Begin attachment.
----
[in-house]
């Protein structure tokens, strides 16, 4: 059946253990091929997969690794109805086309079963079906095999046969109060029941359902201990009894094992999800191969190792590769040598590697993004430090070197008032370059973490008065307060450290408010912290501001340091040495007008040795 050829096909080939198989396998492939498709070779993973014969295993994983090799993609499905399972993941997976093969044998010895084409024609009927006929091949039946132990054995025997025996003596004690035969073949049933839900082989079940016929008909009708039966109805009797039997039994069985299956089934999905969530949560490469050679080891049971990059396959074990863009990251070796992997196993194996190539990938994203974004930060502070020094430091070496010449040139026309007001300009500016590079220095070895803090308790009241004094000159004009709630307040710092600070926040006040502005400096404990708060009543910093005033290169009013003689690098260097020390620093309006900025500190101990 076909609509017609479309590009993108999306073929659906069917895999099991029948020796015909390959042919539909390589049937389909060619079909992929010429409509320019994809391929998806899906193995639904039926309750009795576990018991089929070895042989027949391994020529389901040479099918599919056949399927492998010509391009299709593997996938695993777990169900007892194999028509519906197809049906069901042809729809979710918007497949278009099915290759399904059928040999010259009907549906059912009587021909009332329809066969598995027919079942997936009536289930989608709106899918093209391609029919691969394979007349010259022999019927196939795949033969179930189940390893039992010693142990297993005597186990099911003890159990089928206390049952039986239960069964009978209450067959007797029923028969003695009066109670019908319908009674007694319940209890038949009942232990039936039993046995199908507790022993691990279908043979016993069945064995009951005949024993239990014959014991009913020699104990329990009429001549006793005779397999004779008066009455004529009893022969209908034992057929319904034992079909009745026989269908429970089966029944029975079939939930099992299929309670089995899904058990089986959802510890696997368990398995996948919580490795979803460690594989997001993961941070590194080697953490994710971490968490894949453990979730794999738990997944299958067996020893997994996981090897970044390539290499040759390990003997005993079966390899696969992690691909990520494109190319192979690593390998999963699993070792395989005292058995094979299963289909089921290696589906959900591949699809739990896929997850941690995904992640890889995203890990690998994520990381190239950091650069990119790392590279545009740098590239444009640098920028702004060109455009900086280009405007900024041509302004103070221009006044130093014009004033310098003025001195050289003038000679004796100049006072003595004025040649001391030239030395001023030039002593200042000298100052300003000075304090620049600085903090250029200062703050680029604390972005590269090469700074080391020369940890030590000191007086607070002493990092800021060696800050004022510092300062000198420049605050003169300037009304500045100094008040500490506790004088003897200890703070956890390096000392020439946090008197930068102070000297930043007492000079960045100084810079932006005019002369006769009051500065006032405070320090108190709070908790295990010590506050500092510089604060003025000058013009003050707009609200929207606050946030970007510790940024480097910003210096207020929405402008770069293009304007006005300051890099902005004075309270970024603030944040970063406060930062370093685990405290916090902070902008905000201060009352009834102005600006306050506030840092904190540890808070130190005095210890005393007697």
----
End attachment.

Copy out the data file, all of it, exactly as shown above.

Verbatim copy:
[in-house]
């Protein structure tokens, strides 16, 4: 059946253990091929997969690794109805086309079963079906095999046969109060029941359902201990009894094992999800191969190792590769040598590697993004430090070197008032370059973490008065307060450290408010912290501001340091040495007008040795 050829096909080939198989396998492939498709070779993973014969295993994983090799993609499905399972993941997976093969044998010895084409024609009927006929091949039946132990054995025997025996003596004690035969073949049933839900082989079940016929008909009708039966109805009797039997039994069985299956089934999905969530949560490469050679080891049971990059396959074990863009990251070796992997196993194996190539990938994203974004930060502070020094430091070496010449040139026309007001300009500016590079220095070895803090308790009241004094000159004009709630307040710092600070926040006040502005400096404990708060009543910093005033290169009013003689690098260097020390620093309006900025500190101990 076909609509017609479309590009993108999306073929659906069917895999099991029948020796015909390959042919539909390589049937389909060619079909992929010429409509320019994809391929998806899906193995639904039926309750009795576990018991089929070895042989027949391994020529389901040479099918599919056949399927492998010509391009299709593997996938695993777990169900007892194999028509519906197809049906069901042809729809979710918007497949278009099915290759399904059928040999010259009907549906059912009587021909009332329809066969598995027919079942997936009536289930989608709106899918093209391609029919691969394979007349010259022999019927196939795949033969179930189940390893039992010693142990297993005597186990099911003890159990089928206390049952039986239960069964009978209450067959007797029923028969003695009066109670019908319908009674007694319940209890038949009942232990039936039993046995199908507790022993691990279908043979016993069945064995009951005949024993239990014959014991009913020699104990329990009429001549006793005779397999004779008066009455004529009893022969209908034992057929319904034992079909009745026989269908429970089966029944029975079939939930099992299929309670089995899904058990089986959802510890696997368990398995996948919580490795979803460690594989997001993961941070590194080697953490994710971490968490894949453990979730794999738990997944299958067996020893997994996981090897970044390539290499040759390990003997005993079966390899696969992690691909990520494109190319192979690593390998999963699993070792395989005292058995094979299963289909089921290696589906959900591949699809739990896929997850941690995904992640890889995203890990690998994520990381190239950091650069990119790392590279545009740098590239444009640098920028702004060109455009900086280009405007900024041509302004103070221009006044130093014009004033310098003025001195050289003038000679004796100049006072003595004025040649001391030239030395001023030039002593200042000298100052300003000075304090620049600085903090250029200062703050680029604390972005590269090469700074080391020369940890030590000191007086607070002493990092800021060696800050004022510092300062000198420049605050003169300037009304500045100094008040500490506790004088003897200890703070956890390096000392020439946090008197930068102070000297930043007492000079960045100084810079932006005019002369006769009051500065006032405070320090108190709070908790295990010590506050500092510089604060003025000058013009003050707009609200929207606050946030970007510790940024480097910003210096207020929405402008770069293009304007006005300051890099902005004075309270970024603030944040970063406060930062370093685990405290916090902070902008905000201060009352009834102005600006306050506030840092904190540890808070130190005095210890005393007697």